What is baby-led weaning?
When should you start weaning your baby, and what food do you offer? Dietitian Vanessa Clarkson shares some tips.
The pace of a baby’s growth and development over their first year seems almost unbelievable, and before you know it, the time has come to introduce them to solid food.
Most babies are ready to start solids – sometimes called weaning – when they’re around six months old. At this time, the stores of nutrients they were born with start to wind down and their bodies need extra nourishment to keep up with their rapid growth.
"Good starter food ideas include soft sticks of fruit or cooked vegetables, toast ‘soldiers’, omelette strips or slow-cooked meat or poultry."
What is baby-led weaning?
Conventional weaning advice recommends parents start by spoon-feeding very soft, pureed food, and gradually introducing more complex textures over time. By six months old, however, most babies will have the skills needed to feed themselves, such as sitting up straight with minimal support, and being able to grasp objects and move them into their mouths.
Baby-led weaning (BLW) is an alternative approach by which babies are encouraged to learn by feeding themselves. Not only does this help with their dexterity, it’s also useful for developing the coordination needed to chew and swallow food.
What foods should you use?
In order to follow BLW, you need to make sure the food you offer your baby is safe and easy to handle. These are often referred to as ‘finger foods’ because they are given in long, fingershaped strips that allow babies to hold one end while eating the other.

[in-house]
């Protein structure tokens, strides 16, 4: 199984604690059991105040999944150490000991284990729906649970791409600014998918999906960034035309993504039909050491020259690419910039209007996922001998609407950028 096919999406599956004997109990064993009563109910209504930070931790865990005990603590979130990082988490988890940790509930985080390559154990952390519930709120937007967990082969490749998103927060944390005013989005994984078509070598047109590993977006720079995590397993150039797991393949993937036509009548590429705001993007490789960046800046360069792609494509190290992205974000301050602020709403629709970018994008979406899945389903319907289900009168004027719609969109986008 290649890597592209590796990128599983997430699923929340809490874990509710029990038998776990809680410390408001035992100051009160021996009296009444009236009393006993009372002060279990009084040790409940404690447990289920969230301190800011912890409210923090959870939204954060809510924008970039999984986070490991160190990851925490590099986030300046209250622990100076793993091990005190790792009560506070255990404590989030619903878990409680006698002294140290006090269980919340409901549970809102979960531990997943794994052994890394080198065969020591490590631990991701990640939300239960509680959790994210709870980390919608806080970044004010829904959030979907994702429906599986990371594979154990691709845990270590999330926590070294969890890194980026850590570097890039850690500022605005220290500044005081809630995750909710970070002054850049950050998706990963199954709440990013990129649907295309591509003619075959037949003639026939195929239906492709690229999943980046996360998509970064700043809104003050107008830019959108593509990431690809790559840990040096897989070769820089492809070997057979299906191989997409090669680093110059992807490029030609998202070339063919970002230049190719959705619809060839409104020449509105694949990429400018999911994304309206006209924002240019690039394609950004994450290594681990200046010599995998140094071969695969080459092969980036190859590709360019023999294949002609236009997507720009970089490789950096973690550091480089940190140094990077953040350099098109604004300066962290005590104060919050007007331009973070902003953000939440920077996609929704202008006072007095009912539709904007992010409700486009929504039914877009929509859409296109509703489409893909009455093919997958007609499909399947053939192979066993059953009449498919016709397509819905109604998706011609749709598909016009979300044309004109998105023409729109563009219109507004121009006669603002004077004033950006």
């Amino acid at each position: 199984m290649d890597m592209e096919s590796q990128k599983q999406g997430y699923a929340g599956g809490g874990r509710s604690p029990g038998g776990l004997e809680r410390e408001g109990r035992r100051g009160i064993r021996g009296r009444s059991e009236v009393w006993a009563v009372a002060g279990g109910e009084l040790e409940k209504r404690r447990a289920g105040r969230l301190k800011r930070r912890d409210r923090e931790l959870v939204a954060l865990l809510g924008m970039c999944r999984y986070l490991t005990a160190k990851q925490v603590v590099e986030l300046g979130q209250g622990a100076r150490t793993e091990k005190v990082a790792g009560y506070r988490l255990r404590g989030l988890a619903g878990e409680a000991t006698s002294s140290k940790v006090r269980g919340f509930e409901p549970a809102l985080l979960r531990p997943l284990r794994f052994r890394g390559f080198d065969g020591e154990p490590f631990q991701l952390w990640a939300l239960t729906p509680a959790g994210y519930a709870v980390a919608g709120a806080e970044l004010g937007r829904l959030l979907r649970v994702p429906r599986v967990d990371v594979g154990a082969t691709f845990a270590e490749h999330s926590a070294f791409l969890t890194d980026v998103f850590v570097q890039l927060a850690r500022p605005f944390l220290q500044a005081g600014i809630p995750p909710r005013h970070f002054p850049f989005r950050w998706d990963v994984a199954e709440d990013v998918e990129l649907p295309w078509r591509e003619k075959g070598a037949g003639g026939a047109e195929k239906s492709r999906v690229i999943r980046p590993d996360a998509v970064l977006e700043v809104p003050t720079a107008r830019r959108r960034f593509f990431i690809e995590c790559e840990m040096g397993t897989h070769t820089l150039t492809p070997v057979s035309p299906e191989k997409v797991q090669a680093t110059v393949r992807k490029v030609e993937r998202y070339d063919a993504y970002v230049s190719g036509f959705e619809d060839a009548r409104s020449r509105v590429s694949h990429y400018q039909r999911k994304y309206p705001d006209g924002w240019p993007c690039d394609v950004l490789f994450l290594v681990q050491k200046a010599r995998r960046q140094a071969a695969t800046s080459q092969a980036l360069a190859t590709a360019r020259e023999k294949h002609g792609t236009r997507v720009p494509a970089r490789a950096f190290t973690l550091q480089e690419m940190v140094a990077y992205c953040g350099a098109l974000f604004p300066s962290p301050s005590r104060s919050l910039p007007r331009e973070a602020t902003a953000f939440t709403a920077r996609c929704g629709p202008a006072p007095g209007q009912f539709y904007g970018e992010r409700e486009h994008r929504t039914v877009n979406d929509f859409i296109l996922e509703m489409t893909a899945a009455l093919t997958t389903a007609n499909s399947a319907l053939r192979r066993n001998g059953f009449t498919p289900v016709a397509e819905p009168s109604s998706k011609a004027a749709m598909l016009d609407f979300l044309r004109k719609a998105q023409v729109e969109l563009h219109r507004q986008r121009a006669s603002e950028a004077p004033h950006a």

Good starter food ideas include soft sticks of fruit or cooked vegetables, toast ‘soldiers’, omelette strips or slow-cooked meat or poultry.
Over time, babies can progress to smaller, more irregular shapes. By nine months most will have mastered a pincer grip that allows them to pick up small pieces of food between their thumb and forefinger.
The beauty of BLW is that it allows you to prepare one meal that the whole family can enjoy together. This is obviously convenient, but also lets your baby learn by observing others, showing them what is safe and appropriate to eat.
There’s no particular order foods should be introduced in, nor should you worry about only giving one food at a time to wait for a reaction. Food sensitivities such as allergies and intolerances are very rare in babies. The latest guidelines from The Australasian Society of Clinical Immunology and Allergy advise against avoiding particular foods, even known allergens such as peanuts, gluten, and dairy.
These early lessons are especially valuable for introducing your child to a wide and varied diet. Around their first birthday, babies’ adventurous spirit dampens a little, and toddlers may become fussy about what they will and won’t eat. The sooner you can introduce babies to wholesome family foods, the more accepting they will be as they enter this next phase.
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